Contrary to perceived wisdom, the holiday season is actually a good time for job hunting.
Whether you are searching for your first position or wishing to make a career change, there are many valid reasons for stepping up your jobseeking activity and taking full advantage of the distinct employment opportunities presented at this time of year.
With only a few days left before Christmas and a tendency to think the “dead period” between then and New Year isn’t the right time to look, jobsite figures only serve to highlight both the availability of jobs as well as the importance of not putting your search on the backburner.
According to Totaljobs.com, over the two week Christmas period in 2011 (19 December to 1 January) the site received more than 1.8m visits and more than 460,000 applications were made.
“That averages out at 134,000 daily visits and 33,000 daily applications,” explains John Salt, website director at Totaljobs Group. “Not bad for what’s meant to be the quietest time of the recruitment year.
“We’re expecting the end of December to be a busy time for us again this year too,” he adds.
So with this in mind here’s our three point plan to maximising your job hunt during the Christmas period.
Tap into old networks
The festive season provides a perfect excuse to get re-acquainted with your extended personal network and reintroduce yourself to recruiters and hiring managers you’ve dealt with previously and who might prove instrumental in your job search going forward.
Pass on season’s greetings but at the same time subtly remind them of your availability and restate your continuing interest in any job opportunities that may arise in the New Year. The general slowdown at work means that things are often calmer and this, combined with managers being in good spirits, can mean they are more available and willing to meet up or to take your call.
If sending a message or card to someone you already have an established relationship with be thoughtful and make it personalised. As Mark Edwards, operations director – engineering at recruitment agency, Matchtech Group, cautions: “I have had several blanket emails wishing me ‘all the best’ already”, he says. “Instead, I would urge prospective candidates to stand out from the crowd and to compete for hiring managers’ eyes and to compete for relevance.”
Hit the party trail big time
December is the party season and every one potentially represents a great networking opportunity. Attend Christmas social events where you might be able to meet new contacts or reconnect with old ones. No one likes a hard sell at this time of year so avoid coming across as overly eager but be determined to collect contact details of key players who you think might be able to help you and follow-up with them in the New Year.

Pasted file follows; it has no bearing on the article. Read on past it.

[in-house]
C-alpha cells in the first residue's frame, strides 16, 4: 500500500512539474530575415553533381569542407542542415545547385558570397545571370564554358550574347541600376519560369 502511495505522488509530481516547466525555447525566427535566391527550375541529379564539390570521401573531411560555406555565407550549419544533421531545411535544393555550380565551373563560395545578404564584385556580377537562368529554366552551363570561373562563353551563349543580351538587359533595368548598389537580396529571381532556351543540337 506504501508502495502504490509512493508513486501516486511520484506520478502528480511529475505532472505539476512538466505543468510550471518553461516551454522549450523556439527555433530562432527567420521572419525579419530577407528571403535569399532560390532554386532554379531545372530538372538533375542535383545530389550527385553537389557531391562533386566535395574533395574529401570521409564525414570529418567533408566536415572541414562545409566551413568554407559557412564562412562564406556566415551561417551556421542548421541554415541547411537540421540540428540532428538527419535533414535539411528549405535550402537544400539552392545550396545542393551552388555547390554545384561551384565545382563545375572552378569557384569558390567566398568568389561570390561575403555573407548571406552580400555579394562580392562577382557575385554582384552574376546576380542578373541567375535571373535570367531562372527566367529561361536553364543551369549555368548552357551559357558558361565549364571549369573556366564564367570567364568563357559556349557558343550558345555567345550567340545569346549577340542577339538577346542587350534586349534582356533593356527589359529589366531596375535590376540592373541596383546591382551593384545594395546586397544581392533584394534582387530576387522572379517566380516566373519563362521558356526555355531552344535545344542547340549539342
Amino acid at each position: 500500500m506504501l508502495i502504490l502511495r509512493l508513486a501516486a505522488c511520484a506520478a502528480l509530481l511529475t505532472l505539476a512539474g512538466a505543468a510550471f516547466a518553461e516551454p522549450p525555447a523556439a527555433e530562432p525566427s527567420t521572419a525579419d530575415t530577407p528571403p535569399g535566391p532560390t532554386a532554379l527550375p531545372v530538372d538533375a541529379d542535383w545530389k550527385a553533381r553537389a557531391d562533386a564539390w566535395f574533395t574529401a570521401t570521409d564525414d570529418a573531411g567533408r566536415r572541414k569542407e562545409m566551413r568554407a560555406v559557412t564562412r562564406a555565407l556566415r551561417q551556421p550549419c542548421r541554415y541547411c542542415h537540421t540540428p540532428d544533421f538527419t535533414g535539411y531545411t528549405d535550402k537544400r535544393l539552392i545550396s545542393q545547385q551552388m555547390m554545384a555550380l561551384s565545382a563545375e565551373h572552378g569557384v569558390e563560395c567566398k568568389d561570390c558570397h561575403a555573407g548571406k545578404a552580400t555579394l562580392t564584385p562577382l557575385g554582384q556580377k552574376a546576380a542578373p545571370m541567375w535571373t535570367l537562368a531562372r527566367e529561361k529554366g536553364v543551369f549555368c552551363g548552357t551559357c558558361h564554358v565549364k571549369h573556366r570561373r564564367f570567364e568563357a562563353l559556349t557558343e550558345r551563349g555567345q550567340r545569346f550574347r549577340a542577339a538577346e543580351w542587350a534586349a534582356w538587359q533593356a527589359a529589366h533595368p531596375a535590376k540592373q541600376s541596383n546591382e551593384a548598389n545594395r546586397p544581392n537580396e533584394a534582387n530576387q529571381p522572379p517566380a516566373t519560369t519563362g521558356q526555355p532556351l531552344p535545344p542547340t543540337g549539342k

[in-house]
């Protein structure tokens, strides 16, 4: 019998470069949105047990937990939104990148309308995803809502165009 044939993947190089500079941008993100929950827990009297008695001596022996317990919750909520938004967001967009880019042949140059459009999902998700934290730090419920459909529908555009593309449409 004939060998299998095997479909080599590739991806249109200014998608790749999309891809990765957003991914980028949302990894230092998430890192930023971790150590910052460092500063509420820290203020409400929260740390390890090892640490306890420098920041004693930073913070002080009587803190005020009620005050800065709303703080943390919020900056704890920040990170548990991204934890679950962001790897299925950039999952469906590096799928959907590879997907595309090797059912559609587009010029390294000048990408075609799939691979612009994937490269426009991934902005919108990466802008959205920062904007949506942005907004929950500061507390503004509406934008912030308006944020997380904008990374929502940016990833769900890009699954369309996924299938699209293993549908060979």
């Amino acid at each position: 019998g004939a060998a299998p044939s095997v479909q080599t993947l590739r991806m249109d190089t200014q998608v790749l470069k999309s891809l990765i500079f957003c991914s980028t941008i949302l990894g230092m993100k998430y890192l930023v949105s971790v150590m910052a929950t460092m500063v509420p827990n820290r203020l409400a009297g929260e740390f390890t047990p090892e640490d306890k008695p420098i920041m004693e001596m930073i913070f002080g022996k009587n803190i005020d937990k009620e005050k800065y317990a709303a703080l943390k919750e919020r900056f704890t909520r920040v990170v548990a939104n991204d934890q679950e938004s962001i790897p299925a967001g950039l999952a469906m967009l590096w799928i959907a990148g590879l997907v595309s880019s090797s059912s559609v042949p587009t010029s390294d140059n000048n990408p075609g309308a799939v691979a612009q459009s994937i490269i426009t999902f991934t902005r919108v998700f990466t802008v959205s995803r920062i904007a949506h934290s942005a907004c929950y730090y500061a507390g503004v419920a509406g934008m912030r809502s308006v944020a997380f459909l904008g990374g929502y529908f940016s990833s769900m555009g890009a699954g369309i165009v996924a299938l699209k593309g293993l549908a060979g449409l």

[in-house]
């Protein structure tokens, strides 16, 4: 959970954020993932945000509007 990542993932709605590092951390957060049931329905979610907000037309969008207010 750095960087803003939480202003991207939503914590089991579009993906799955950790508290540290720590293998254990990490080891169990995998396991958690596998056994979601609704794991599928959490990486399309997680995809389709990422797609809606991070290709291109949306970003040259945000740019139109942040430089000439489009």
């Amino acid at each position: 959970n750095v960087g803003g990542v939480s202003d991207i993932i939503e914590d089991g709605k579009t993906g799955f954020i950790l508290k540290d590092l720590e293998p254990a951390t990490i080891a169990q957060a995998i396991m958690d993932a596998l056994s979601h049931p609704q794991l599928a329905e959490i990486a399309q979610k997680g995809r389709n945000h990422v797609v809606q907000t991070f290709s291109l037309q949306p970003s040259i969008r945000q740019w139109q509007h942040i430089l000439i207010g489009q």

If you have a friend or acquaintance who works for a company you are particularly interested in, find out if it is possible to be invited along to the event as their plus one.
“Parties or other industry events especially during the festive period present superb networking opportunities so seek out and attend as many as you can possibly squeeze into your schedule,” says Maggie Berry, founder of the networking forum Women in Technology. “You never can tell who might be in a position to help, or provide you with your next job lead or introduction.”
She also advises thinking through what you’d say if you were to meet key players at a company you wanted to work for and how would you go about building connections with them.
Connect online and stay organised
If you’re already in employment the chances are that the demands of work will have slowed so again be prepared to use this downtime wisely.
Ensure your LinkedIn and other online profiles are optimally packaged; sign up to any LinkedIn groups relevant to your sector and make it known you are looking for a new position. Twitter is another effective way of targeting fresh networking contacts. Revisit your CV and make sure it is professional, accurate and fully up-to-date.
Finally, keep on top of all your networking and job applications by creating a spreadsheet that details all of the jobs you’ve applied for, any messages sent and how you followed up. Even if you choose not to job-hunt during this period, at the very least this will help to ensure you hit the ground running in the New Year and remain ahead of the considerable competition you’ll potentially be facing.
Mike Wall, managing director of Jobsite.co.uk, points out that in 2012 the job board experienced the highest number of job applications made ever on 11 January with 50,515 in one day.
“With time off over Christmas to reflect on your current job situation it’s often the first Monday back in the office that people start to have a look online for new job opportunities, and a key time for businesses to hire new talent,” he says. “Meanwhile, on 3 January - the second day back in the office - saw over 8,000 jobs advertised in one day, Jobsite’s highest number of vacancies posted in 2012.”